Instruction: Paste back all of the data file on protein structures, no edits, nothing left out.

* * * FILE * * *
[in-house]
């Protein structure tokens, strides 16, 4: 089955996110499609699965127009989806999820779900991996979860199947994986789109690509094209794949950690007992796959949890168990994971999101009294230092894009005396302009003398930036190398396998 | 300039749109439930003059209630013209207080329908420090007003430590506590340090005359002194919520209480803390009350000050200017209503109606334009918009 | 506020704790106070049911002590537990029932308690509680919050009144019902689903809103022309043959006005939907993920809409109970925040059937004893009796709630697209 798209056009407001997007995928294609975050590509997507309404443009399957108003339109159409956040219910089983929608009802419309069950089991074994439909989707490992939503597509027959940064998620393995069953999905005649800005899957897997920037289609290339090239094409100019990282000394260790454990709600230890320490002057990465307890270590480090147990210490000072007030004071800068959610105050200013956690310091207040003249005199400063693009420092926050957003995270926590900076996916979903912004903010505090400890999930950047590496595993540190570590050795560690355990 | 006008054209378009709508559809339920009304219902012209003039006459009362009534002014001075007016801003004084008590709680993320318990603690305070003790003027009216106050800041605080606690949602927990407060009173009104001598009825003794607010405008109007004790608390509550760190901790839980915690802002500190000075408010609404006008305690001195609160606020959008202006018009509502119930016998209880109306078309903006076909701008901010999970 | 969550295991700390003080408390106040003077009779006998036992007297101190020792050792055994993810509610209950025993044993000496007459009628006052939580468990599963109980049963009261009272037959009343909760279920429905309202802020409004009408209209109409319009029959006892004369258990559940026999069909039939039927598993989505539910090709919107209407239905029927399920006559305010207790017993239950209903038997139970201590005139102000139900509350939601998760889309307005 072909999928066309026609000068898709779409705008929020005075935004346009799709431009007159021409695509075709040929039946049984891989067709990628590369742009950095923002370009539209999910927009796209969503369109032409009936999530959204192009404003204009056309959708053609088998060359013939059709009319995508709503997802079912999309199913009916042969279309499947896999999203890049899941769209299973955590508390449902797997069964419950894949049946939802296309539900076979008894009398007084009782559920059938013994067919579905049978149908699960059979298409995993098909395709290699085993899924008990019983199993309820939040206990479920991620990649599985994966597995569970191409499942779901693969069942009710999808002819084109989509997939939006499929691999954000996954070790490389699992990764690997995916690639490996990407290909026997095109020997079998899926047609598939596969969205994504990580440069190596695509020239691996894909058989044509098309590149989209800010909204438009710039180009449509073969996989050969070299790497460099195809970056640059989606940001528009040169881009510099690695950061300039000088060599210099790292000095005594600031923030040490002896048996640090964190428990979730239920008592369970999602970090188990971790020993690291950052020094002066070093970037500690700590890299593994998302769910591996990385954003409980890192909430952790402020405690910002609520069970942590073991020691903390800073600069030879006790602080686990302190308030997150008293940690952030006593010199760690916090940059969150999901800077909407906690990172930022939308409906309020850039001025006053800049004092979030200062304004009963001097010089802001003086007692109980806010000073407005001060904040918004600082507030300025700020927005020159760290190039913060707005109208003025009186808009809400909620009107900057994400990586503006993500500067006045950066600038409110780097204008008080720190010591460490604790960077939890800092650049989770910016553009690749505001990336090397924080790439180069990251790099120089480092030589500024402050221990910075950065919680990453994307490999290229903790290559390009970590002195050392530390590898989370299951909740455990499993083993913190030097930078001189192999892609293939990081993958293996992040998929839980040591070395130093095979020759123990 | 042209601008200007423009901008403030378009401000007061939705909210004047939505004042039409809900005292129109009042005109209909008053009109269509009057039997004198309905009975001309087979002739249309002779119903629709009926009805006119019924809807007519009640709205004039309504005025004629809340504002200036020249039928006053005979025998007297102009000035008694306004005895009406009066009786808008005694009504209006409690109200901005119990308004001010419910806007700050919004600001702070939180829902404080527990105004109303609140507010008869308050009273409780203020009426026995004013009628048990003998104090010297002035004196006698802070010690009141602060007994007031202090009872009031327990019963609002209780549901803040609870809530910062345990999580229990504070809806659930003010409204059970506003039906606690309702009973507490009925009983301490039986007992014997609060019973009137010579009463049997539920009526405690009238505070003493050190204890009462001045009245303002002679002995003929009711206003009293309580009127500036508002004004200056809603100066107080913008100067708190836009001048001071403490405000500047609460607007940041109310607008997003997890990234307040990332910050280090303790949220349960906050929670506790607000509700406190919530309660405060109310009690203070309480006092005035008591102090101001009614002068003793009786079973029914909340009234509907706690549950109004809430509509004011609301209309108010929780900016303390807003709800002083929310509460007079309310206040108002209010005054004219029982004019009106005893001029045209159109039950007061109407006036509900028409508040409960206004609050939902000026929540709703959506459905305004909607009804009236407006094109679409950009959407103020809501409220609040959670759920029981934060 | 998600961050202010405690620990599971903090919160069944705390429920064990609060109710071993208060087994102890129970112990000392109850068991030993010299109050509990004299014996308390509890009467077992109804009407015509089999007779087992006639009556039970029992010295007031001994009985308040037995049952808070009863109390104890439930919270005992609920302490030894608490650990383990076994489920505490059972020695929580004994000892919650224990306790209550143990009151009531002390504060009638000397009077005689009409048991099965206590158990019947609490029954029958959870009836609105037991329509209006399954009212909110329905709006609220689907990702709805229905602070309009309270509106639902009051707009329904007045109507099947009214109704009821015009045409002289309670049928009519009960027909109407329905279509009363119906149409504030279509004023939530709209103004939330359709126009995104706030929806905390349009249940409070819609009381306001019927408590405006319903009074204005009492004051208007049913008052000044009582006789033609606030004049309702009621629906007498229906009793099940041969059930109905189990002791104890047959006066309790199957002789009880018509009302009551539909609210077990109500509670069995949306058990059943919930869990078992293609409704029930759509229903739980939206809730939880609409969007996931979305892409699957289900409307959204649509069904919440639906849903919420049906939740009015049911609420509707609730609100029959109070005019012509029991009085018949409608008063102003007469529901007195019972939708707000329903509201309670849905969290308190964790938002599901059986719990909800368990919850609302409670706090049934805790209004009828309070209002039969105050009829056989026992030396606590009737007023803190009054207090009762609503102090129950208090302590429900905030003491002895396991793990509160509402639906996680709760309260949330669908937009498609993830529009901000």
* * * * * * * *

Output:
[in-house]
């Protein structure tokens, strides 16, 4: 089955996110499609699965127009989806999820779900991996979860199947994986789109690509094209794949950690007992796959949890168990994971999101009294230092894009005396302009003398930036190398396998 | 300039749109439930003059209630013209207080329908420090007003430590506590340090005359002194919520209480803390009350000050200017209503109606334009918009 | 506020704790106070049911002590537990029932308690509680919050009144019902689903809103022309043959006005939907993920809409109970925040059937004893009796709630697209 798209056009407001997007995928294609975050590509997507309404443009399957108003339109159409956040219910089983929608009802419309069950089991074994439909989707490992939503597509027959940064998620393995069953999905005649800005899957897997920037289609290339090239094409100019990282000394260790454990709600230890320490002057990465307890270590480090147990210490000072007030004071800068959610105050200013956690310091207040003249005199400063693009420092926050957003995270926590900076996916979903912004903010505090400890999930950047590496595993540190570590050795560690355990 | 006008054209378009709508559809339920009304219902012209003039006459009362009534002014001075007016801003004084008590709680993320318990603690305070003790003027009216106050800041605080606690949602927990407060009173009104001598009825003794607010405008109007004790608390509550760190901790839980915690802002500190000075408010609404006008305690001195609160606020959008202006018009509502119930016998209880109306078309903006076909701008901010999970 | 969550295991700390003080408390106040003077009779006998036992007297101190020792050792055994993810509610209950025993044993000496007459009628006052939580468990599963109980049963009261009272037959009343909760279920429905309202802020409004009408209209109409319009029959006892004369258990559940026999069909039939039927598993989505539910090709919107209407239905029927399920006559305010207790017993239950209903038997139970201590005139102000139900509350939601998760889309307005 072909999928066309026609000068898709779409705008929020005075935004346009799709431009007159021409695509075709040929039946049984891989067709990628590369742009950095923002370009539209999910927009796209969503369109032409009936999530959204192009404003204009056309959708053609088998060359013939059709009319995508709503997802079912999309199913009916042969279309499947896999999203890049899941769209299973955590508390449902797997069964419950894949049946939802296309539900076979008894009398007084009782559920059938013994067919579905049978149908699960059979298409995993098909395709290699085993899924008990019983199993309820939040206990479920991620990649599985994966597995569970191409499942779901693969069942009710999808002819084109989509997939939006499929691999954000996954070790490389699992990764690997995916690639490996990407290909026997095109020997079998899926047609598939596969969205994504990580440069190596695509020239691996894909058989044509098309590149989209800010909204438009710039180009449509073969996989050969070299790497460099195809970056640059989606940001528009040169881009510099690695950061300039000088060599210099790292000095005594600031923030040490002896048996640090964190428990979730239920008592369970999602970090188990971790020993690291950052020094002066070093970037500690700590890299593994998302769910591996990385954003409980890192909430952790402020405690910002609520069970942590073991020691903390800073600069030879006790602080686990302190308030997150008293940690952030006593010199760690916090940059969150999901800077909407906690990172930022939308409906309020850039001025006053800049004092979030200062304004009963001097010089802001003086007692109980806010000073407005001060904040918004600082507030300025700020927005020159760290190039913060707005109208003025009186808009809400909620009107900057994400990586503006993500500067006045950066600038409110780097204008008080720190010591460490604790960077939890800092650049989770910016553009690749505001990336090397924080790439180069990251790099120089480092030589500024402050221990910075950065919680990453994307490999290229903790290559390009970590002195050392530390590898989370299951909740455990499993083993913190030097930078001189192999892609293939990081993958293996992040998929839980040591070395130093095979020759123990 | 042209601008200007423009901008403030378009401000007061939705909210004047939505004042039409809900005292129109009042005109209909008053009109269509009057039997004198309905009975001309087979002739249309002779119903629709009926009805006119019924809807007519009640709205004039309504005025004629809340504002200036020249039928006053005979025998007297102009000035008694306004005895009406009066009786808008005694009504209006409690109200901005119990308004001010419910806007700050919004600001702070939180829902404080527990105004109303609140507010008869308050009273409780203020009426026995004013009628048990003998104090010297002035004196006698802070010690009141602060007994007031202090009872009031327990019963609002209780549901803040609870809530910062345990999580229990504070809806659930003010409204059970506003039906606690309702009973507490009925009983301490039986007992014997609060019973009137010579009463049997539920009526405690009238505070003493050190204890009462001045009245303002002679002995003929009711206003009293309580009127500036508002004004200056809603100066107080913008100067708190836009001048001071403490405000500047609460607007940041109310607008997003997890990234307040990332910050280090303790949220349960906050929670506790607000509700406190919530309660405060109310009690203070309480006092005035008591102090101001009614002068003793009786079973029914909340009234509907706690549950109004809430509509004011609301209309108010929780900016303390807003709800002083929310509460007079309310206040108002209010005054004219029982004019009106005893001029045209159109039950007061109407006036509900028409508040409960206004609050939902000026929540709703959506459905305004909607009804009236407006094109679409950009959407103020809501409220609040959670759920029981934060 | 998600961050202010405690620990599971903090919160069944705390429920064990609060109710071993208060087994102890129970112990000392109850068991030993010299109050509990004299014996308390509890009467077992109804009407015509089999007779087992006639009556039970029992010295007031001994009985308040037995049952808070009863109390104890439930919270005992609920302490030894608490650990383990076994489920505490059972020695929580004994000892919650224990306790209550143990009151009531002390504060009638000397009077005689009409048991099965206590158990019947609490029954029958959870009836609105037991329509209006399954009212909110329905709006609220689907990702709805229905602070309009309270509106639902009051707009329904007045109507099947009214109704009821015009045409002289309670049928009519009960027909109407329905279509009363119906149409504030279509004023939530709209103004939330359709126009995104706030929806905390349009249940409070819609009381306001019927408590405006319903009074204005009492004051208007049913008052000044009582006789033609606030004049309702009621629906007498229906009793099940041969059930109905189990002791104890047959006066309790199957002789009880018509009302009551539909609210077990109500509670069995949306058990059943919930869990078992293609409704029930759509229903739980939206809730939880609409969007996931979305892409699957289900409307959204649509069904919440639906849903919420049906939740009015049911609420509707609730609100029959109070005019012509029991009085018949409608008063102003007469529901007195019972939708707000329903509201309670849905969290308190964790938002599901059986719990909800368990919850609302409670706090049934805790209004009828309070209002039969105050009829056989026992030396606590009737007023803190009054207090009762609503102090129950208090302590429900905030003491002895396991793990509160509402639906996680709760309260949330669908937009498609993830529009901000």